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Our Little Korean Cousin   By: (1865-)

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First Page:

Our Little Korean Cousin

By

H. Lee M. Pike

Illustrated by

L.J. Bridgman

Preface

Until very recently little has been known of the strange land in which the subject of this tale lives. Recent events have done much to introduce Korea and its people to the world at large. For this reason the story of Yung Pak's youthful days may be the more interesting to his Western cousins.

These are stirring times in Korea, and it may safely be prophesied that the little Koreans of the present day will occupy a larger place in the world's history than have their fathers and grandfathers. Their bright eyes are now turned toward the light, and, under the uplifting influences of education and civilization, the old superstitions and antique customs are bound to give way.

Some famous Americans and Englishmen have had no small part in letting in the light upon this dark nation, and in years to come, when Korea shall have attained to the full stature of national strength, the names of Rodgers, Blake, Kimberly, and many others will be held in high esteem by the people of that country.

This little volume gives just a glimpse into the mode of life, the habits and customs, the traditions and superstitions, of the Koreans. If it awakens an interest in the minds of its young readers, and inspires them with a desire for further knowledge of their cousins in this far Eastern land, its purpose will be well served.

Contents

CHAPTER

I. SOME QUEER THINGS II. YUNG PAK'S HOME III. A GLIMPSE OF THE KING IV. YUNG PAK AT SCHOOL V. A LESSON IN HISTORY VI. THE MONK'S STORY VII. A JOURNEY VIII. THE MONASTERY AT CHANG AN SA IX. A FULL FLEDGED TOP KNOT

List of Illustrations

YUNG PAK A STREET IN SEOUL "ALL THE BOYS SIT UPON THE FLOOR" "HE MUST DROP TO HIS KNEES AND MAKE A PROFOUND SALUTE" "ON THE UPPER PART OF EACH OF THESE POSTS WAS A RUDE CARVING" "THE DAY WAS PASSED IN MUCH THE SAME MANNER AS THE PRECEDING ONE"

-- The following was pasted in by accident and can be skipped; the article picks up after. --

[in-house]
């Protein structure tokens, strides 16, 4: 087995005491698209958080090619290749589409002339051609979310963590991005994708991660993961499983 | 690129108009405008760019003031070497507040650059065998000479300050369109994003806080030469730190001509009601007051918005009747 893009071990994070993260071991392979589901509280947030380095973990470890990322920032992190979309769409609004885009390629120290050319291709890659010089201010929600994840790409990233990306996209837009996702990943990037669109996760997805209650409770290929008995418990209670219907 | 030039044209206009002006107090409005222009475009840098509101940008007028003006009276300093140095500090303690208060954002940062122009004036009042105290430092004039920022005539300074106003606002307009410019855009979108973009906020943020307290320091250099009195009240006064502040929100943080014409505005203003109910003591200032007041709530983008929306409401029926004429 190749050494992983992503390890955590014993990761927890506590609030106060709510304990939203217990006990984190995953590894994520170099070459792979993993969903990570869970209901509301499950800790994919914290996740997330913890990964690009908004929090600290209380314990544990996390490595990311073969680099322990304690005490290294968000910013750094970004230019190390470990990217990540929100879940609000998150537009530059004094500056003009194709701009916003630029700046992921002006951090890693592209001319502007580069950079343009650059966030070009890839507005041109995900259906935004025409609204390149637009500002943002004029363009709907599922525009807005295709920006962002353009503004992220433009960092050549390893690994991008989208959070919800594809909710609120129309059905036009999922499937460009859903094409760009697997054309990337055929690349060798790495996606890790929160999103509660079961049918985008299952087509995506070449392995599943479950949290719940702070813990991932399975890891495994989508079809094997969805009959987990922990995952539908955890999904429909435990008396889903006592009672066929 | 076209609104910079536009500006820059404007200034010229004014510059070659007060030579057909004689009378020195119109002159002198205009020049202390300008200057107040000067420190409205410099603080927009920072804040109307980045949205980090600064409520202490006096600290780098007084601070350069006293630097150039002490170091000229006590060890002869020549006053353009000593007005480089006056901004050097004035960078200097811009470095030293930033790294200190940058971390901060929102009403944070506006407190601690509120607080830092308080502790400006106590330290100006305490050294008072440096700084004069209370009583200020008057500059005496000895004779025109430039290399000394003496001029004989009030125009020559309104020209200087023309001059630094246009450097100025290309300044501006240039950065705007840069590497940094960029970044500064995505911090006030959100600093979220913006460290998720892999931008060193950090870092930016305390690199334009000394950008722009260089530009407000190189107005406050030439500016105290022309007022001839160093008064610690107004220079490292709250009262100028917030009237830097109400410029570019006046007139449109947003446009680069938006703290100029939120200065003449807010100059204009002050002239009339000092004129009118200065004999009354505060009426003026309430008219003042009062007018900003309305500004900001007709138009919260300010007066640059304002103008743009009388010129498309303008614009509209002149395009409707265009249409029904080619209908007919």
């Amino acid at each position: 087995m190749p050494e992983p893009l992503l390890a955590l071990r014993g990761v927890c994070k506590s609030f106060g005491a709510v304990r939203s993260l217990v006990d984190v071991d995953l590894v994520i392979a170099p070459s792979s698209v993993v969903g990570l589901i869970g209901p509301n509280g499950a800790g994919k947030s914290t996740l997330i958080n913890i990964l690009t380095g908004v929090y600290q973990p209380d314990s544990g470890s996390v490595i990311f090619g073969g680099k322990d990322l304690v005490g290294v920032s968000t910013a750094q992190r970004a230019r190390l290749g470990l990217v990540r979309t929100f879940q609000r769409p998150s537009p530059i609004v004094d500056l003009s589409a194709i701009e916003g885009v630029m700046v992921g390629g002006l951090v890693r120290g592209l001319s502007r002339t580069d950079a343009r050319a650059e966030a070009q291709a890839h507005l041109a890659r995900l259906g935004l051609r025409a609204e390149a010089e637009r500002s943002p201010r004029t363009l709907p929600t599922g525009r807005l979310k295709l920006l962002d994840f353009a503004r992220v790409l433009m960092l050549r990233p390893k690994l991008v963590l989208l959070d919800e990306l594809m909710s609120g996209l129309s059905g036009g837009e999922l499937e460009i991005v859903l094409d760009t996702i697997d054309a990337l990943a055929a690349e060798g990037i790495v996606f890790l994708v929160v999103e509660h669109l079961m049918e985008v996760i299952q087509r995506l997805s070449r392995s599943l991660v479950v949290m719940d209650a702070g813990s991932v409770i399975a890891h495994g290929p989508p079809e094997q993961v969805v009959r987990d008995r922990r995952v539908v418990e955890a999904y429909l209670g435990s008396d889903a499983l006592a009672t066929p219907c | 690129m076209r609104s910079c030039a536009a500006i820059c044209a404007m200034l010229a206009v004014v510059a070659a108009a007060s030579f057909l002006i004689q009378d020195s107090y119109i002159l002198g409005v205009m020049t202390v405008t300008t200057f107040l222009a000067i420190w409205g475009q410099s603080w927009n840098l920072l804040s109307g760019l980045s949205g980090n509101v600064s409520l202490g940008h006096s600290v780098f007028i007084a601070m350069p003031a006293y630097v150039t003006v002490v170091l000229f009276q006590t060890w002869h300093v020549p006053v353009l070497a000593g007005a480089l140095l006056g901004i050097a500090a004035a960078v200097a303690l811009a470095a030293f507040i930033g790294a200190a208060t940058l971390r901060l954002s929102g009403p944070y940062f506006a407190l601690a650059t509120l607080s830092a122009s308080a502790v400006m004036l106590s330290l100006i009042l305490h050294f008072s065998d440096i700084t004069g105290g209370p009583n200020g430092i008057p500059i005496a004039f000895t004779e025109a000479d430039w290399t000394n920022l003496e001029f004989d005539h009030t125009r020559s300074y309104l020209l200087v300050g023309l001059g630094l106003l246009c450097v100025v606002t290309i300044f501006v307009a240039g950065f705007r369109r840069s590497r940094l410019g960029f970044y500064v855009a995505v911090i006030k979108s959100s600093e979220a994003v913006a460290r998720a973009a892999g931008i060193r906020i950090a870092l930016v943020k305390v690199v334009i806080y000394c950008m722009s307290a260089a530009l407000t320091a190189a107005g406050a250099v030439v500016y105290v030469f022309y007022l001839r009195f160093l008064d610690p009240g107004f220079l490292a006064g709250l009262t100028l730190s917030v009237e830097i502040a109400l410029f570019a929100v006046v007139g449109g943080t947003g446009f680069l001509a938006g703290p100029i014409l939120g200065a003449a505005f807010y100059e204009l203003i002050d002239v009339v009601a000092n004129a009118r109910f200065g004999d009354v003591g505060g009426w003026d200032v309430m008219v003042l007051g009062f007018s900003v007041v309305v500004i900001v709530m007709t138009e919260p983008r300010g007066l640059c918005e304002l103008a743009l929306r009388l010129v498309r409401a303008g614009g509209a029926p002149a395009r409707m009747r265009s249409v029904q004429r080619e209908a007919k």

OUR LITTLE KOREAN COUSIN

CHAPTER I.

SOME QUEER THINGS

Yung Pak was the very queer name of a queer little boy who lived in a queer house in a queer city. This boy was peculiar in his looks, his talk was in a strange tongue, his clothes were odd in colour and fit, his shoes were unlike ours, and everything about him would seem to you very unusual in appearance. But the most wonderful thing of all was that he did not think he was a bit queer, and if he should see one of you in your home, or at school, or at play, he would open wide his slant eyes with wonder at your peculiar ways and dress. The name of the country in which this little boy lived is Korea.

One thing about Yung Pak, though, was just like little boys everywhere. When he first came to his home in the Korean city, a little bit of a baby, his father and mother were very, very glad to see him. Your father and mother gave you no warmer welcome than the parents of this little Korean baby gave to him.

Perhaps Yung Pak's father did not say much, but any one could have seen by his face that he was tremendously pleased. He was a very dignified man, and his manner was nearly always calm, no matter how stirred up he might have felt in his mind. This was one of the rare occasions when his face expanded into a smile, and he immediately made a generous offering of rice to the household tablets.

All Koreans pay great honour to their dead parents, and tablets to their memory are placed in some room set apart for the purpose. Before these tablets sacrifices are offered. Yung Pak's father would have been almost overwhelmed with terror at thought of having no one to worship his memory and present offerings before his tablet.

It is to be feared that if, instead of Yung Pak, a little daughter had come to this Korean house, the father and the mother would not have been so pleased. For, strange as it may seem to you who live in homes where little daughters and little sisters are petted and loved above all the rest of the family, in Korea little girls do not receive a warm welcome, though the mothers will cherish and fondle them as much from pity as from love... Continue reading book >>




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